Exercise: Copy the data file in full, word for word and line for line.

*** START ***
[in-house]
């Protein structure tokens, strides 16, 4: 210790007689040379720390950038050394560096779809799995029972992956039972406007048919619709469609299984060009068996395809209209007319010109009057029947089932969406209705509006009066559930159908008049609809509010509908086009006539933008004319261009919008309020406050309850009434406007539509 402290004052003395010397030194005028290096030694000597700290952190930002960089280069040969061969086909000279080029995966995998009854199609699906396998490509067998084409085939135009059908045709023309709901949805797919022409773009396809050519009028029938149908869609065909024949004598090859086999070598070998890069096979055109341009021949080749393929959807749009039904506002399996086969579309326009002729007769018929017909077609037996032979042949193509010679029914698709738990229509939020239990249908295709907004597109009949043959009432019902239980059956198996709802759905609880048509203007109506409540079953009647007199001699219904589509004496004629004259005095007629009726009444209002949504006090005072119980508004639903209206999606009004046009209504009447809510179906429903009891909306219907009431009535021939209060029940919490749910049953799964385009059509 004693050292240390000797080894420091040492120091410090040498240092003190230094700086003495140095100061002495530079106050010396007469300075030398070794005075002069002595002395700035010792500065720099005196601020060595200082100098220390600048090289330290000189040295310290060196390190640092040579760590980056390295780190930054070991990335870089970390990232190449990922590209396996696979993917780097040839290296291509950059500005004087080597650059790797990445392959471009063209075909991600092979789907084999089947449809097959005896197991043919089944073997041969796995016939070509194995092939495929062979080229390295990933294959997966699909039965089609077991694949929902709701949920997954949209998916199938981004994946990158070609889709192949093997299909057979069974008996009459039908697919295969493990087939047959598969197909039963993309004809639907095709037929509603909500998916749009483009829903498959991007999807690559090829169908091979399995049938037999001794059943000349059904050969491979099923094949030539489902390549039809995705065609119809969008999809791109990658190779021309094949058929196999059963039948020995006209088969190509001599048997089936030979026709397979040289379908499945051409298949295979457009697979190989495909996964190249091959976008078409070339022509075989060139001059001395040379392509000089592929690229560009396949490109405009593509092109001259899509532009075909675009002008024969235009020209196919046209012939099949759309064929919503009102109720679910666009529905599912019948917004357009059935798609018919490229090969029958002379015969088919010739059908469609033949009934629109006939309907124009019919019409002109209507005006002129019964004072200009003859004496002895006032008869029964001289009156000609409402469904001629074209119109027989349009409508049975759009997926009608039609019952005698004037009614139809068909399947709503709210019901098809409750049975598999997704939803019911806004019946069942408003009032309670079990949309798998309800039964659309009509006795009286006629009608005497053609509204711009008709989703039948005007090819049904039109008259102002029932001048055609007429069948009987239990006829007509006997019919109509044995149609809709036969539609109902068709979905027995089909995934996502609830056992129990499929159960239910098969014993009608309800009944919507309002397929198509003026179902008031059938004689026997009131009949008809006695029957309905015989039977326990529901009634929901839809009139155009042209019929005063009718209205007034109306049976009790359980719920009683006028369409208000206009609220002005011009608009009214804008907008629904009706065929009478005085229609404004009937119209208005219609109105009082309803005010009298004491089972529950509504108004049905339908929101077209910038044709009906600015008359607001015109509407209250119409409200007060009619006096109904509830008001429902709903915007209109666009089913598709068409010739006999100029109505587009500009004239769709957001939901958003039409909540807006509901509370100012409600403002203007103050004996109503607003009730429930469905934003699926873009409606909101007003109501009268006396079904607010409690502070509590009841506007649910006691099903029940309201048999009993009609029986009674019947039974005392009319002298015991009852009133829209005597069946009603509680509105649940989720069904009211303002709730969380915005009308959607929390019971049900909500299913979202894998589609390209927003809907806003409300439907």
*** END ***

[in-house]
């Protein structure tokens, strides 16, 4: 210790007689040379720390950038050394560096779809799995029972992956039972406007048919619709469609299984060009068996395809209209007319010109009057029947089932969406209705509006009066559930159908008049609809509010509908086009006539933008004319261009919008309020406050309850009434406007539509 402290004052003395010397030194005028290096030694000597700290952190930002960089280069040969061969086909000279080029995966995998009854199609699906396998490509067998084409085939135009059908045709023309709901949805797919022409773009396809050519009028029938149908869609065909024949004598090859086999070598070998890069096979055109341009021949080749393929959807749009039904506002399996086969579309326009002729007769018929017909077609037996032979042949193509010679029914698709738990229509939020239990249908295709907004597109009949043959009432019902239980059956198996709802759905609880048509203007109506409540079953009647007199001699219904589509004496004629004259005095007629009726009444209002949504006090005072119980508004639903209206999606009004046009209504009447809510179906429903009891909306219907009431009535021939209060029940919490749910049953799964385009059509 004693050292240390000797080894420091040492120091410090040498240092003190230094700086003495140095100061002495530079106050010396007469300075030398070794005075002069002595002395700035010792500065720099005196601020060595200082100098220390600048090289330290000189040295310290060196390190640092040579760590980056390295780190930054070991990335870089970390990232190449990922590209396996696979993917780097040839290296291509950059500005004087080597650059790797990445392959471009063209075909991600092979789907084999089947449809097959005896197991043919089944073997041969796995016939070509194995092939495929062979080229390295990933294959997966699909039965089609077991694949929902709701949920997954949209998916199938981004994946990158070609889709192949093997299909057979069974008996009459039908697919295969493990087939047959598969197909039963993309004809639907095709037929509603909500998916749009483009829903498959991007999807690559090829169908091979399995049938037999001794059943000349059904050969491979099923094949030539489902390549039809995705065609119809969008999809791109990658190779021309094949058929196999059963039948020995006209088969190509001599048997089936030979026709397979040289379908499945051409298949295979457009697979190989495909996964190249091959976008078409070339022509075989060139001059001395040379392509000089592929690229560009396949490109405009593509092109001259899509532009075909675009002008024969235009020209196919046209012939099949759309064929919503009102109720679910666009529905599912019948917004357009059935798609018919490229090969029958002379015969088919010739059908469609033949009934629109006939309907124009019919019409002109209507005006002129019964004072200009003859004496002895006032008869029964001289009156000609409402469904001629074209119109027989349009409508049975759009997926009608039609019952005698004037009614139809068909399947709503709210019901098809409750049975598999997704939803019911806004019946069942408003009032309670079990949309798998309800039964659309009509006795009286006629009608005497053609509204711009008709989703039948005007090819049904039109008259102002029932001048055609007429069948009987239990006829007509006997019919109509044995149609809709036969539609109902068709979905027995089909995934996502609830056992129990499929159960239910098969014993009608309800009944919507309002397929198509003026179902008031059938004689026997009131009949008809006695029957309905015989039977326990529901009634929901839809009139155009042209019929005063009718209205007034109306049976009790359980719920009683006028369409208000206009609220002005011009608009009214804008907008629904009706065929009478005085229609404004009937119209208005219609109105009082309803005010009298004491089972529950509504108004049905339908929101077209910038044709009906600015008359607001015109509407209250119409409200007060009619006096109904509830008001429902709903915007209109666009089913598709068409010739006999100029109505587009500009004239769709957001939901958003039409909540807006509901509370100012409600403002203007103050004996109503607003009730429930469905934003699926873009409606909101007003109501009268006396079904607010409690502070509590009841506007649910006691099903029940309201048999009993009609029986009674019947039974005392009319002298015991009852009133829209005597069946009603509680509105649940989720069904009211303002709730969380915005009308959607929390019971049900909500299913979202894998589609390209927003809907806003409300439907």